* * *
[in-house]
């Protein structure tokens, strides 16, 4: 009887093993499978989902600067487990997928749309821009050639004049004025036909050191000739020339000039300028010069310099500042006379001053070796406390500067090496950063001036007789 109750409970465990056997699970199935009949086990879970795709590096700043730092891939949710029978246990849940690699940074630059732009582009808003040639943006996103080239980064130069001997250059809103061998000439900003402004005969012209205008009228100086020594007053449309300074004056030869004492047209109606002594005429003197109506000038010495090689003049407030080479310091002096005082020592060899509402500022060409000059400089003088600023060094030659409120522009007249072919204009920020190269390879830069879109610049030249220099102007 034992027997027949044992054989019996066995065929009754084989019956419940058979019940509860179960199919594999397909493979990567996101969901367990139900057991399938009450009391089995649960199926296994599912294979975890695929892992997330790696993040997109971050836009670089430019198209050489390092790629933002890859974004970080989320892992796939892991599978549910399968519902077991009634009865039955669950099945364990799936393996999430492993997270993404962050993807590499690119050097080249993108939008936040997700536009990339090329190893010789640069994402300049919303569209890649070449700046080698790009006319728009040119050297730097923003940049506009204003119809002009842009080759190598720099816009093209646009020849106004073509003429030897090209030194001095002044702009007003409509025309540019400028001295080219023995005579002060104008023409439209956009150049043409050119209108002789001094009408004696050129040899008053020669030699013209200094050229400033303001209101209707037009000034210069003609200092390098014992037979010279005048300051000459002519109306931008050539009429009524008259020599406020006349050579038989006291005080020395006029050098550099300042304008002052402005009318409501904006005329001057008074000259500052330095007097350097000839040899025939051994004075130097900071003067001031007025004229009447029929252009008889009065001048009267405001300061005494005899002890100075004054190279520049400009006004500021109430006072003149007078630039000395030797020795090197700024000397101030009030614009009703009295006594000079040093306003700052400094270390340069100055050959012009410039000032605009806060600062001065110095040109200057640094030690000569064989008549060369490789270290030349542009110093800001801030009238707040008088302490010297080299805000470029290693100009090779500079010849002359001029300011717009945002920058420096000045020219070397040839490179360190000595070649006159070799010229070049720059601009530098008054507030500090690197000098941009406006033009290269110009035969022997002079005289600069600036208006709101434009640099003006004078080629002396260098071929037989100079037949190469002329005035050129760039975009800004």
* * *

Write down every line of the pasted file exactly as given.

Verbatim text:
[in-house]
């Protein structure tokens, strides 16, 4: 009887093993499978989902600067487990997928749309821009050639004049004025036909050191000739020339000039300028010069310099500042006379001053070796406390500067090496950063001036007789 109750409970465990056997699970199935009949086990879970795709590096700043730092891939949710029978246990849940690699940074630059732009582009808003040639943006996103080239980064130069001997250059809103061998000439900003402004005969012209205008009228100086020594007053449309300074004056030869004492047209109606002594005429003197109506000038010495090689003049407030080479310091002096005082020592060899509402500022060409000059400089003088600023060094030659409120522009007249072919204009920020190269390879830069879109610049030249220099102007 034992027997027949044992054989019996066995065929009754084989019956419940058979019940509860179960199919594999397909493979990567996101969901367990139900057991399938009450009391089995649960199926296994599912294979975890695929892992997330790696993040997109971050836009670089430019198209050489390092790629933002890859974004970080989320892992796939892991599978549910399968519902077991009634009865039955669950099945364990799936393996999430492993997270993404962050993807590499690119050097080249993108939008936040997700536009990339090329190893010789640069994402300049919303569209890649070449700046080698790009006319728009040119050297730097923003940049506009204003119809002009842009080759190598720099816009093209646009020849106004073509003429030897090209030194001095002044702009007003409509025309540019400028001295080219023995005579002060104008023409439209956009150049043409050119209108002789001094009408004696050129040899008053020669030699013209200094050229400033303001209101209707037009000034210069003609200092390098014992037979010279005048300051000459002519109306931008050539009429009524008259020599406020006349050579038989006291005080020395006029050098550099300042304008002052402005009318409501904006005329001057008074000259500052330095007097350097000839040899025939051994004075130097900071003067001031007025004229009447029929252009008889009065001048009267405001300061005494005899002890100075004054190279520049400009006004500021109430006072003149007078630039000395030797020795090197700024000397101030009030614009009703009295006594000079040093306003700052400094270390340069100055050959012009410039000032605009806060600062001065110095040109200057640094030690000569064989008549060369490789270290030349542009110093800001801030009238707040008088302490010297080299805000470029290693100009090779500079010849002359001029300011717009945002920058420096000045020219070397040839490179360190000595070649006159070799010229070049720059601009530098008054507030500090690197000098941009406006033009290269110009035969022997002079005289600069600036208006709101434009640099003006004078080629002396260098071929037989100079037949190469002329005035050129760039975009800004």